October 8, 2014
Story by: Lauren Halligan
Featured in: Saratogian
Synthetic forms of a traditionally naturally grown drug are popping up around the country, and drug enforcement agencies are being accused of not keeping up with regulation.
Synthetic marijuana-like drugs , also known as “K2,” “Spice,” and “Skunk,” though banned from New York sale, are still an issue, as ER visit statistics show.
Synthetic drugs are a toxic combination of chemicals made to mimic 9-tetrahydrocannabinol, known as THC, the main psychoactive ingredient of marijuana. These drugs, not tested for safety, are often made to seem inviting and harmless, sold under names like “plant good,” “incense,” or “spice.”
According to the Congressional Research Service, the effects of synthetic drugs ranges from nausea to drug-induced psychosis, making the harmful nature of the drugs unpredictable and making them unsafe for consumption.
Though the Federal Drug Enforcement Agency (DEA) has banned certain ingredients of the drugs nationwide, they’ve only hit 20 of the hundreds of chemical substances used in the synthetic blends. New combinations are pop up frequently and are legal until federal government acts on it.
The DEA is currently investigating approximately 300 of these compounds, which have been found in synthetic drugs across the country, but the it has yet to add the majority of them to the list of controlled substances.
Despite efforts to limit synthetic drugs, synthetic marijuana and other hazardous drug-like products are still being sold online and on store shelves throughout the state.
Senator Charles Schumer is urging the DEA to swiftly ban the hundreds of remaining chemicals to its list of controlled substances.To help, he’s pushing a bill that should make the process easier. Schumer will push for new legislation that would make it easier to crack down on even newer synthetic chemical compounds that are likely to emerge in coming years.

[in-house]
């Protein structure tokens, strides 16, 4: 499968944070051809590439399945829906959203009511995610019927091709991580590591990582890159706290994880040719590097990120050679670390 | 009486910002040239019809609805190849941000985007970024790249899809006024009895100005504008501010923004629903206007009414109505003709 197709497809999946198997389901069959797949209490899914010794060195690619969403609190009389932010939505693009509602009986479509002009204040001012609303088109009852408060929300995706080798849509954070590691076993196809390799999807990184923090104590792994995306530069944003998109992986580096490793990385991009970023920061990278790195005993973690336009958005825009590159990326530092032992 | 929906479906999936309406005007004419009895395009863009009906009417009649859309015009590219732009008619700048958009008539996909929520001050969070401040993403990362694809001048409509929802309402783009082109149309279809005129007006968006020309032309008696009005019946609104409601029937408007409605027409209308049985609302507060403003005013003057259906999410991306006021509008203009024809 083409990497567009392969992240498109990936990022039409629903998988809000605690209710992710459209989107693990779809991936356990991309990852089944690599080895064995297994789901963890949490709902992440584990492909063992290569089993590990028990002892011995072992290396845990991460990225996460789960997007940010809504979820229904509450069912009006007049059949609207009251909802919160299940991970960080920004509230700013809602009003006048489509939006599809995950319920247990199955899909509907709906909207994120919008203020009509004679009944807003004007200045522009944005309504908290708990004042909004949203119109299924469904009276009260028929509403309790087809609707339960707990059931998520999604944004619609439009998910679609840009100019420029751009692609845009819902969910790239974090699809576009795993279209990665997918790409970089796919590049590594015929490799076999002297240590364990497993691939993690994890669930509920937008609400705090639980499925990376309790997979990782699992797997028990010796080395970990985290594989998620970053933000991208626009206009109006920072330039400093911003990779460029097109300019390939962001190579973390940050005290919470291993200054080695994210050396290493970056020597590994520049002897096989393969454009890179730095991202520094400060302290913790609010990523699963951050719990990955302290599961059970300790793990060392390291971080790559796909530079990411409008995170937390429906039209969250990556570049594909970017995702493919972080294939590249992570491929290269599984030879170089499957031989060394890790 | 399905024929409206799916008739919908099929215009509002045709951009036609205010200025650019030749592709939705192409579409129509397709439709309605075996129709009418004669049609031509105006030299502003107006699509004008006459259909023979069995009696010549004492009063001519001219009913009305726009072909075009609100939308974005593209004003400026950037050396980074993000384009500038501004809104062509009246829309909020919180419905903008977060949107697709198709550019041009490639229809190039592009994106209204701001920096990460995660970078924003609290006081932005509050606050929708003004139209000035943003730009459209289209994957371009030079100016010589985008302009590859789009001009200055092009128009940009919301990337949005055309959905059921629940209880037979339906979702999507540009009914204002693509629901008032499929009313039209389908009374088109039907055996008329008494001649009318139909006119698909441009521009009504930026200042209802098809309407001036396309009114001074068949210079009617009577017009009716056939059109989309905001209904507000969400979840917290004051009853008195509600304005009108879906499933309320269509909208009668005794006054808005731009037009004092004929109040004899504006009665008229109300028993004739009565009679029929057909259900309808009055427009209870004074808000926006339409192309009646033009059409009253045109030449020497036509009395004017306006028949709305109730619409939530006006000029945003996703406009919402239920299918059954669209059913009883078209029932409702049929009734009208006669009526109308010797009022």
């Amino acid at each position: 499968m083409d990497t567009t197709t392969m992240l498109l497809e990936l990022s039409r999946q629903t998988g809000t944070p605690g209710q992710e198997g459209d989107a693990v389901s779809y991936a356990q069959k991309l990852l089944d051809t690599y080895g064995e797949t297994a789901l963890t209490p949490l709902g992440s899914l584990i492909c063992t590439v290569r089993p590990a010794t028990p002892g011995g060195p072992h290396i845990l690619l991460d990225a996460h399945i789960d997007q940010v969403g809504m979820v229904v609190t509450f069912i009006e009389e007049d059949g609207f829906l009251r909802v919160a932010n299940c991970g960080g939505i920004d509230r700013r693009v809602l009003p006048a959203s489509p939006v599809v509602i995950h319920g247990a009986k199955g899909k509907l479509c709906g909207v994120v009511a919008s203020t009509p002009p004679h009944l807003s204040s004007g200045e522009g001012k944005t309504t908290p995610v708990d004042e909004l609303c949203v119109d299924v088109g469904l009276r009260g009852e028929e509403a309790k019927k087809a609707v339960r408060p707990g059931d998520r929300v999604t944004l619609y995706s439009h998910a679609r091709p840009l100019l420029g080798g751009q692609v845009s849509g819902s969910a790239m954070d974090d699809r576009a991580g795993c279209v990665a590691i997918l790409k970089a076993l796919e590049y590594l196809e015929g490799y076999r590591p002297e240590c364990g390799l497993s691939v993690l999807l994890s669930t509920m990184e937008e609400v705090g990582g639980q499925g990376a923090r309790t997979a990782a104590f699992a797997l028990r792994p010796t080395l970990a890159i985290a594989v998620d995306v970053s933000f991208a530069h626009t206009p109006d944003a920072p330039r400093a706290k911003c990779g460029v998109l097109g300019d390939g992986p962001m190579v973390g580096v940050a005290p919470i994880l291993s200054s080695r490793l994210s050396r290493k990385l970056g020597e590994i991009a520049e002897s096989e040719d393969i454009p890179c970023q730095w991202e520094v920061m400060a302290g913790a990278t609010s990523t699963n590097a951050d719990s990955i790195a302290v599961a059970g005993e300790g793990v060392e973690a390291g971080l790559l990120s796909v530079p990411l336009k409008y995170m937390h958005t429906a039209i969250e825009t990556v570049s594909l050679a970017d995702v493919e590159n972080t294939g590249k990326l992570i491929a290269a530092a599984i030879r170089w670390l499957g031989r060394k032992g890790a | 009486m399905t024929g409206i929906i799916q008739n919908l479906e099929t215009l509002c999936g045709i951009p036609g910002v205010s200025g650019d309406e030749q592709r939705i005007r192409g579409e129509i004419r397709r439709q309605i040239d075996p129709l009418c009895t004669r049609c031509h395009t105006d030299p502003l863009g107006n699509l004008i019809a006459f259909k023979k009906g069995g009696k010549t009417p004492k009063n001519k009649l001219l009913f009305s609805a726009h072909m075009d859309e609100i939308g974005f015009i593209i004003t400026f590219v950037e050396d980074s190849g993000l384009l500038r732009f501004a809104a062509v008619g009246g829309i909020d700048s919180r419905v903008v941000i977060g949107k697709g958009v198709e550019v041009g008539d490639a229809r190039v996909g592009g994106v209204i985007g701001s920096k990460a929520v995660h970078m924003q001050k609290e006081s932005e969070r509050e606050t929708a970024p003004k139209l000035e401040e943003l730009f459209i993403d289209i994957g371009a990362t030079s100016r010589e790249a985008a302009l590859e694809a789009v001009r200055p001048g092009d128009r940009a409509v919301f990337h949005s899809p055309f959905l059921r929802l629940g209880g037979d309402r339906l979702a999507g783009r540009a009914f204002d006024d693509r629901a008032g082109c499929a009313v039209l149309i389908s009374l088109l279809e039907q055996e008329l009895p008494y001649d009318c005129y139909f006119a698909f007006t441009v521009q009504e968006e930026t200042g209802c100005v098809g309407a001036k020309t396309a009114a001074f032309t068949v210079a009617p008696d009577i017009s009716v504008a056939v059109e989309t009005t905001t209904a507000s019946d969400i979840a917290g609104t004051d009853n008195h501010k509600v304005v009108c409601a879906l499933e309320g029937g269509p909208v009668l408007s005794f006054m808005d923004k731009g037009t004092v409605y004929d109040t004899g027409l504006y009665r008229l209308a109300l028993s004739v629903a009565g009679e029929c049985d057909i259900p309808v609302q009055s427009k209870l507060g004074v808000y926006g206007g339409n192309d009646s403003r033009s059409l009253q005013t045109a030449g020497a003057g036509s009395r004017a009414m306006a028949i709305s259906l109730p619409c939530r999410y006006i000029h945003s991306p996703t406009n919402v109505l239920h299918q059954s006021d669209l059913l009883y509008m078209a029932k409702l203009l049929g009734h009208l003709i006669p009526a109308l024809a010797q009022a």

The Protecting Our Youth from Dangerous Synthetic Drugs Act that Schumer and Senator Dianne Feinstein are cosponsoring would make it illegal to import controlled substance analogues—or alternative hazardous synthetic drugs — for human consumption and establish an inter-agency committee of scientists and the DEA that is responsible for the establishment and maintenance of an administrative list of controlled substance analogues.
As the bill’s title explains, Schumer’s main reason behind this legislation is to keep the drugs from children, and keep those kids out of hospitals. The New York City Department of Health and Mental Hygiene reported that synthetic marijuana-related emergency room visits were up 220 percent in the first half of 2014. The synthetic drugs can lead to seizures, hallucinations, high blood pressure, rapid heart rate, and panic attacks, as well as dangerous and erratic behavior.